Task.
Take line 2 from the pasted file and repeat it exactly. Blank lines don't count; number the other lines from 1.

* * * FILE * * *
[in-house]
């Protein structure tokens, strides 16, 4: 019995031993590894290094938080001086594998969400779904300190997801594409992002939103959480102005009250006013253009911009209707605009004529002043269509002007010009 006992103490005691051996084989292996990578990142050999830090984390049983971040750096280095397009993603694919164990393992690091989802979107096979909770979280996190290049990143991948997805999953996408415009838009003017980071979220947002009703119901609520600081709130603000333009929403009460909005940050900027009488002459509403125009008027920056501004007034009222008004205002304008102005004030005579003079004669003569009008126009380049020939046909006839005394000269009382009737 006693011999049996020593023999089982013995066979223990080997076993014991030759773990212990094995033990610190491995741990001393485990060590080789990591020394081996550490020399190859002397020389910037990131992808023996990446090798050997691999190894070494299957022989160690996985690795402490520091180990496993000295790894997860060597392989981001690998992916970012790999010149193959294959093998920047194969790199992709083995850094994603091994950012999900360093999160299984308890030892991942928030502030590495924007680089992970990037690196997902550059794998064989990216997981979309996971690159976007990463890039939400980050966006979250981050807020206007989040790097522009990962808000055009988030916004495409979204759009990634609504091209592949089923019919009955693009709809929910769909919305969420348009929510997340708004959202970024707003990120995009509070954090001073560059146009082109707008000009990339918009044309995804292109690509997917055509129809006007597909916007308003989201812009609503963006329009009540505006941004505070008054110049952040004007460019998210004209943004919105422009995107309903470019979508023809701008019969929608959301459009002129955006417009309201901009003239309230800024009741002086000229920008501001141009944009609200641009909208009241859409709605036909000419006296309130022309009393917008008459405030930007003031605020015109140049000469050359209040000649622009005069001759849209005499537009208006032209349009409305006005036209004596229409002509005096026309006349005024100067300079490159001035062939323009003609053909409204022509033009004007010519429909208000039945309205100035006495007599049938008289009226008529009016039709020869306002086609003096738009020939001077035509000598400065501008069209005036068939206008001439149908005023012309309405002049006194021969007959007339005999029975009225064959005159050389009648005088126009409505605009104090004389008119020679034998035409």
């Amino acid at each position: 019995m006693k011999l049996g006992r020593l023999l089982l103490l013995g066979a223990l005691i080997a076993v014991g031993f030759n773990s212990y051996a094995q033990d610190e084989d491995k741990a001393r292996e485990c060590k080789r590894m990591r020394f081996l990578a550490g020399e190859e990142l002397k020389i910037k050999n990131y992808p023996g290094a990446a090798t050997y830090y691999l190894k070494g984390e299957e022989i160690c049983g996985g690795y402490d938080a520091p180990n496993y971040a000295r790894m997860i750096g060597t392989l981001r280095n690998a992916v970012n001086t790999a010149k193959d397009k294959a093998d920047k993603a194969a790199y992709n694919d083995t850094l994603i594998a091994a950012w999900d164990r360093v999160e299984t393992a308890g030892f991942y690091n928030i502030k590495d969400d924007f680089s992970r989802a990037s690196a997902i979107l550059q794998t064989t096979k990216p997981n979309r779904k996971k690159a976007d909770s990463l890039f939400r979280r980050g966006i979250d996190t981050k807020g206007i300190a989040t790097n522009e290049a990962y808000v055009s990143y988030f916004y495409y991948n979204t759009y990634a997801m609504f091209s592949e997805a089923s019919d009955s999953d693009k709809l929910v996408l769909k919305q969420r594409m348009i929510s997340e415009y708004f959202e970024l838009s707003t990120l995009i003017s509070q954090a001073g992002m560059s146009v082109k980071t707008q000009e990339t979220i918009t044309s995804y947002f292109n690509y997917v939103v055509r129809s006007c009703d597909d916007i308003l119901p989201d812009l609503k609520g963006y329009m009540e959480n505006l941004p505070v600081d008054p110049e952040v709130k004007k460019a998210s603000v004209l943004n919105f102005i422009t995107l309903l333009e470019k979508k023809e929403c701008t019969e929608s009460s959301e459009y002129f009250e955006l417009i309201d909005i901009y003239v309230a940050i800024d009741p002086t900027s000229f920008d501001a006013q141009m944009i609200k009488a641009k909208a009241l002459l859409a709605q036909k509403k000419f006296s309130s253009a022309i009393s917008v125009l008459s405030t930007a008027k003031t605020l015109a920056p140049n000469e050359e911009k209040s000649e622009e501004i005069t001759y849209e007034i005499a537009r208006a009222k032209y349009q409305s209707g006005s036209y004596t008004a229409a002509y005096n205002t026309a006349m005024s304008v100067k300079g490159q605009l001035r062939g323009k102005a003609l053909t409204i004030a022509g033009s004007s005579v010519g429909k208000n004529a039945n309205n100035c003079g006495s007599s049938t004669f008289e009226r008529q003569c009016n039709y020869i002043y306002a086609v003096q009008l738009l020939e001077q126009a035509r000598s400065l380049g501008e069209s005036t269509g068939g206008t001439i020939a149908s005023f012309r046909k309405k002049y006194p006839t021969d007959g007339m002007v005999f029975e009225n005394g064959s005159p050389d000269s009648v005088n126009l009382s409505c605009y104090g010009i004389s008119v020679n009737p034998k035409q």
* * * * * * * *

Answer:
């Protein structure tokens, strides 16, 4: 019995031993590894290094938080001086594998969400779904300190997801594409992002939103959480102005009250006013253009911009209707605009004529002043269509002007010009 006992103490005691051996084989292996990578990142050999830090984390049983971040750096280095397009993603694919164990393992690091989802979107096979909770979280996190290049990143991948997805999953996408415009838009003017980071979220947002009703119901609520600081709130603000333009929403009460909005940050900027009488002459509403125009008027920056501004007034009222008004205002304008102005004030005579003079004669003569009008126009380049020939046909006839005394000269009382009737 006693011999049996020593023999089982013995066979223990080997076993014991030759773990212990094995033990610190491995741990001393485990060590080789990591020394081996550490020399190859002397020389910037990131992808023996990446090798050997691999190894070494299957022989160690996985690795402490520091180990496993000295790894997860060597392989981001690998992916970012790999010149193959294959093998920047194969790199992709083995850094994603091994950012999900360093999160299984308890030892991942928030502030590495924007680089992970990037690196997902550059794998064989990216997981979309996971690159976007990463890039939400980050966006979250981050807020206007989040790097522009990962808000055009988030916004495409979204759009990634609504091209592949089923019919009955693009709809929910769909919305969420348009929510997340708004959202970024707003990120995009509070954090001073560059146009082109707008000009990339918009044309995804292109690509997917055509129809006007597909916007308003989201812009609503963006329009009540505006941004505070008054110049952040004007460019998210004209943004919105422009995107309903470019979508023809701008019969929608959301459009002129955006417009309201901009003239309230800024009741002086000229920008501001141009944009609200641009909208009241859409709605036909000419006296309130022309009393917008008459405030930007003031605020015109140049000469050359209040000649622009005069001759849209005499537009208006032209349009409305006005036209004596229409002509005096026309006349005024100067300079490159001035062939323009003609053909409204022509033009004007010519429909208000039945309205100035006495007599049938008289009226008529009016039709020869306002086609003096738009020939001077035509000598400065501008069209005036068939206008001439149908005023012309309405002049006194021969007959007339005999029975009225064959005159050389009648005088126009409505605009104090004389008119020679034998035409």